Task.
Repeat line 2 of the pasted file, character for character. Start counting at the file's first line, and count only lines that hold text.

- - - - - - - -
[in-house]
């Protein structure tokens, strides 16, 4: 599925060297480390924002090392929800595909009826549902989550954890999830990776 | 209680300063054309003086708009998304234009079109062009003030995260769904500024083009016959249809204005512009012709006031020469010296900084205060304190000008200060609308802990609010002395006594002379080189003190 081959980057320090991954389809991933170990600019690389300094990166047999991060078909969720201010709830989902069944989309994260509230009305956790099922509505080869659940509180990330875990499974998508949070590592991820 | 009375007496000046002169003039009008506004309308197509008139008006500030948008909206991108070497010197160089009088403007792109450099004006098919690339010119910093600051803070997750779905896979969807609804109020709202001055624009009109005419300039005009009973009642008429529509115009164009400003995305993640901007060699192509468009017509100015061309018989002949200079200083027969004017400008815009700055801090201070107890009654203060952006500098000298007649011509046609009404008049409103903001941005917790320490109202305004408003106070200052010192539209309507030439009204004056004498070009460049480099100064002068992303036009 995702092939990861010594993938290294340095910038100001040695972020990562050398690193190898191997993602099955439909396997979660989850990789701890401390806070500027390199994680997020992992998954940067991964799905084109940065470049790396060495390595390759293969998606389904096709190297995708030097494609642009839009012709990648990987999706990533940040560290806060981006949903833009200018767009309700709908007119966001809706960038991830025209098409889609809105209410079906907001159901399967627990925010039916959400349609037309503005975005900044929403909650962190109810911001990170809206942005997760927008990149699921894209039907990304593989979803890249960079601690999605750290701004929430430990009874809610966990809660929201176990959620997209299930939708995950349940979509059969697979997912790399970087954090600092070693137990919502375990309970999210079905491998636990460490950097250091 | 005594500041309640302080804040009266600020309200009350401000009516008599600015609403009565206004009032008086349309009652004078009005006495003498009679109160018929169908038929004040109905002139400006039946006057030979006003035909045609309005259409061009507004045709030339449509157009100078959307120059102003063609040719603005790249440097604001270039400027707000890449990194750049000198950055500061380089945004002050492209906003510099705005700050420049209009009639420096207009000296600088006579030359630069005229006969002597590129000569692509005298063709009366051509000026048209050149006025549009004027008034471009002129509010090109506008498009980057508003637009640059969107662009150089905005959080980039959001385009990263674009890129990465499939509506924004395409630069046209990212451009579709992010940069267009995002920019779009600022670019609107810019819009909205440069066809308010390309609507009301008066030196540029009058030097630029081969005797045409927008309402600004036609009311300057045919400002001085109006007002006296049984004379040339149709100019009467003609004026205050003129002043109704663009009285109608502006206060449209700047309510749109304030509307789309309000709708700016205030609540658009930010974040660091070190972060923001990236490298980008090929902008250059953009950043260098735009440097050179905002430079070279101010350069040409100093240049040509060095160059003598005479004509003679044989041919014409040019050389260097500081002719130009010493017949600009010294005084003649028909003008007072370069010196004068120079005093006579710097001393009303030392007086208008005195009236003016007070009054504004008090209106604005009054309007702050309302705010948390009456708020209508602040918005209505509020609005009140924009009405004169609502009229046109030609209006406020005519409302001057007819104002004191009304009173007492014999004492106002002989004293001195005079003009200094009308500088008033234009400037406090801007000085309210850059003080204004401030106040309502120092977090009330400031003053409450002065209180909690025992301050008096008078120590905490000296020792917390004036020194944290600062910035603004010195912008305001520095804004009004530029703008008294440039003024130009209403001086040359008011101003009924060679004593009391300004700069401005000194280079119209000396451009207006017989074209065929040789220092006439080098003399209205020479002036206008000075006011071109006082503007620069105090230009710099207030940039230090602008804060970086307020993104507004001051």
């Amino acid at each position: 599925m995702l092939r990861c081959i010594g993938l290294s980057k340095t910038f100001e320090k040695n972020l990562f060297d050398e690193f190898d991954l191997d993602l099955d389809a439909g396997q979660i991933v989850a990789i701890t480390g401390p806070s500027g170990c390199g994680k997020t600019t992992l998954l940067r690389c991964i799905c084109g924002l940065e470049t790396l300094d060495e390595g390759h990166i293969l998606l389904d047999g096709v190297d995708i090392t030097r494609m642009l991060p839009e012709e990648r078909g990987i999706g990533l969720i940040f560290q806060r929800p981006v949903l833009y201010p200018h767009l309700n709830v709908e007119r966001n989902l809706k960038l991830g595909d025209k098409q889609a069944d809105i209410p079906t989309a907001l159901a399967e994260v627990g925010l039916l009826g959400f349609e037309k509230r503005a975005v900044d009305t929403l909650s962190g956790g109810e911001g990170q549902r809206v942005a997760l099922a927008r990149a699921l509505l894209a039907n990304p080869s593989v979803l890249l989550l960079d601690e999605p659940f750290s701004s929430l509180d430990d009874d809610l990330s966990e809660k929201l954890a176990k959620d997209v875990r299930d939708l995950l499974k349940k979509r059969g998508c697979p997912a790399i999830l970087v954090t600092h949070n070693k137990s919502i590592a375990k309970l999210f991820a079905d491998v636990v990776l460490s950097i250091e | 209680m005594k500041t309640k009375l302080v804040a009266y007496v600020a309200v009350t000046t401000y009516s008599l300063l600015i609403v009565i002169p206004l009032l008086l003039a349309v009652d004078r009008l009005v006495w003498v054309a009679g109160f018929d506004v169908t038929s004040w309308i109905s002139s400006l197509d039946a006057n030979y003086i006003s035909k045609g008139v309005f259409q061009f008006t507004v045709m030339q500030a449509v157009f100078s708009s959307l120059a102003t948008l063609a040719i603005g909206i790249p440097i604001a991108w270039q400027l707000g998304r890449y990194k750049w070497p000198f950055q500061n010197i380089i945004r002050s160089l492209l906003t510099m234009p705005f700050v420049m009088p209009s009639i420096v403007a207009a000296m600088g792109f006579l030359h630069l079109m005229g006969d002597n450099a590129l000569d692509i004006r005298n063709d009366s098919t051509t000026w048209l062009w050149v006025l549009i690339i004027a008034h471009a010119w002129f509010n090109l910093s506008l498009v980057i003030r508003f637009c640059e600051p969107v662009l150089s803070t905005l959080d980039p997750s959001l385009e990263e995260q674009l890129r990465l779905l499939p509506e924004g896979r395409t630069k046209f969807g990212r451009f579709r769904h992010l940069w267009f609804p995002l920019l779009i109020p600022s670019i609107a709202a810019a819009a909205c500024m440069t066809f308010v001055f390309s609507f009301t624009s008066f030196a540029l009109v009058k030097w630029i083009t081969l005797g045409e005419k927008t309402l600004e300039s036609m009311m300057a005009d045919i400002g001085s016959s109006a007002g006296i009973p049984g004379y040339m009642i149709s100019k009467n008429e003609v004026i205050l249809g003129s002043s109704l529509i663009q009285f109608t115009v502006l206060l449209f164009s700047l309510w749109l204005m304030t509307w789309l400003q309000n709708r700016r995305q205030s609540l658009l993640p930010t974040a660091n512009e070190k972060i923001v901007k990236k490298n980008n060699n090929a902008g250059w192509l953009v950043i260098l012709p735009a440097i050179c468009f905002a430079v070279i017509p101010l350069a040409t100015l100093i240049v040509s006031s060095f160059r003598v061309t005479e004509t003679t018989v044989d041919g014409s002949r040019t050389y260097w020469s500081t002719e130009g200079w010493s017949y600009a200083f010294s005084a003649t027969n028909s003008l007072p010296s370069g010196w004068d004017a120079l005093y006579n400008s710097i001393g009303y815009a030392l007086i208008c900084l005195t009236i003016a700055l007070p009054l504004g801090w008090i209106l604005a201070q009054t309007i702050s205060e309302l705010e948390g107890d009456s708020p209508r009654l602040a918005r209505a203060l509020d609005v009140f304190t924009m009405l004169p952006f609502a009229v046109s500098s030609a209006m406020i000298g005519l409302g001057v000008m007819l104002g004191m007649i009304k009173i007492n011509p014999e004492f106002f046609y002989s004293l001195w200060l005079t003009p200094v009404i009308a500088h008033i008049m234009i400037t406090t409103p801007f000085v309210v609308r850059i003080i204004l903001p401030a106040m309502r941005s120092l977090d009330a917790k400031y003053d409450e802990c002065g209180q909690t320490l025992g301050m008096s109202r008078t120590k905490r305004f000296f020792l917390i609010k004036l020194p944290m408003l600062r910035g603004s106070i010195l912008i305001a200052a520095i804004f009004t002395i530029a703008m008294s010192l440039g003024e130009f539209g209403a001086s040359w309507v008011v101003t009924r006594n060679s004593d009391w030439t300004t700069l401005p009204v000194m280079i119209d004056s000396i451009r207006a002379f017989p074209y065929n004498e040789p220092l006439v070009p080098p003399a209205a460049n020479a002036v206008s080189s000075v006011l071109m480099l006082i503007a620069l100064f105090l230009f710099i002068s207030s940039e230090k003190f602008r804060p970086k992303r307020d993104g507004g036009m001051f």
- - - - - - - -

């Protein structure tokens, strides 16, 4: 599925060297480390924002090392929800595909009826549902989550954890999830990776 | 209680300063054309003086708009998304234009079109062009003030995260769904500024083009016959249809204005512009012709006031020469010296900084205060304190000008200060609308802990609010002395006594002379080189003190 081959980057320090991954389809991933170990600019690389300094990166047999991060078909969720201010709830989902069944989309994260509230009305956790099922509505080869659940509180990330875990499974998508949070590592991820 | 009375007496000046002169003039009008506004309308197509008139008006500030948008909206991108070497010197160089009088403007792109450099004006098919690339010119910093600051803070997750779905896979969807609804109020709202001055624009009109005419300039005009009973009642008429529509115009164009400003995305993640901007060699192509468009017509100015061309018989002949200079200083027969004017400008815009700055801090201070107890009654203060952006500098000298007649011509046609009404008049409103903001941005917790320490109202305004408003106070200052010192539209309507030439009204004056004498070009460049480099100064002068992303036009 995702092939990861010594993938290294340095910038100001040695972020990562050398690193190898191997993602099955439909396997979660989850990789701890401390806070500027390199994680997020992992998954940067991964799905084109940065470049790396060495390595390759293969998606389904096709190297995708030097494609642009839009012709990648990987999706990533940040560290806060981006949903833009200018767009309700709908007119966001809706960038991830025209098409889609809105209410079906907001159901399967627990925010039916959400349609037309503005975005900044929403909650962190109810911001990170809206942005997760927008990149699921894209039907990304593989979803890249960079601690999605750290701004929430430990009874809610966990809660929201176990959620997209299930939708995950349940979509059969697979997912790399970087954090600092070693137990919502375990309970999210079905491998636990460490950097250091 | 005594500041309640302080804040009266600020309200009350401000009516008599600015609403009565206004009032008086349309009652004078009005006495003498009679109160018929169908038929004040109905002139400006039946006057030979006003035909045609309005259409061009507004045709030339449509157009100078959307120059102003063609040719603005790249440097604001270039400027707000890449990194750049000198950055500061380089945004002050492209906003510099705005700050420049209009009639420096207009000296600088006579030359630069005229006969002597590129000569692509005298063709009366051509000026048209050149006025549009004027008034471009002129509010090109506008498009980057508003637009640059969107662009150089905005959080980039959001385009990263674009890129990465499939509506924004395409630069046209990212451009579709992010940069267009995002920019779009600022670019609107810019819009909205440069066809308010390309609507009301008066030196540029009058030097630029081969005797045409927008309402600004036609009311300057045919400002001085109006007002006296049984004379040339149709100019009467003609004026205050003129002043109704663009009285109608502006206060449209700047309510749109304030509307789309309000709708700016205030609540658009930010974040660091070190972060923001990236490298980008090929902008250059953009950043260098735009440097050179905002430079070279101010350069040409100093240049040509060095160059003598005479004509003679044989041919014409040019050389260097500081002719130009010493017949600009010294005084003649028909003008007072370069010196004068120079005093006579710097001393009303030392007086208008005195009236003016007070009054504004008090209106604005009054309007702050309302705010948390009456708020209508602040918005209505509020609005009140924009009405004169609502009229046109030609209006406020005519409302001057007819104002004191009304009173007492014999004492106002002989004293001195005079003009200094009308500088008033234009400037406090801007000085309210850059003080204004401030106040309502120092977090009330400031003053409450002065209180909690025992301050008096008078120590905490000296020792917390004036020194944290600062910035603004010195912008305001520095804004009004530029703008008294440039003024130009209403001086040359008011101003009924060679004593009391300004700069401005000194280079119209000396451009207006017989074209065929040789220092006439080098003399209205020479002036206008000075006011071109006082503007620069105090230009710099207030940039230090602008804060970086307020993104507004001051």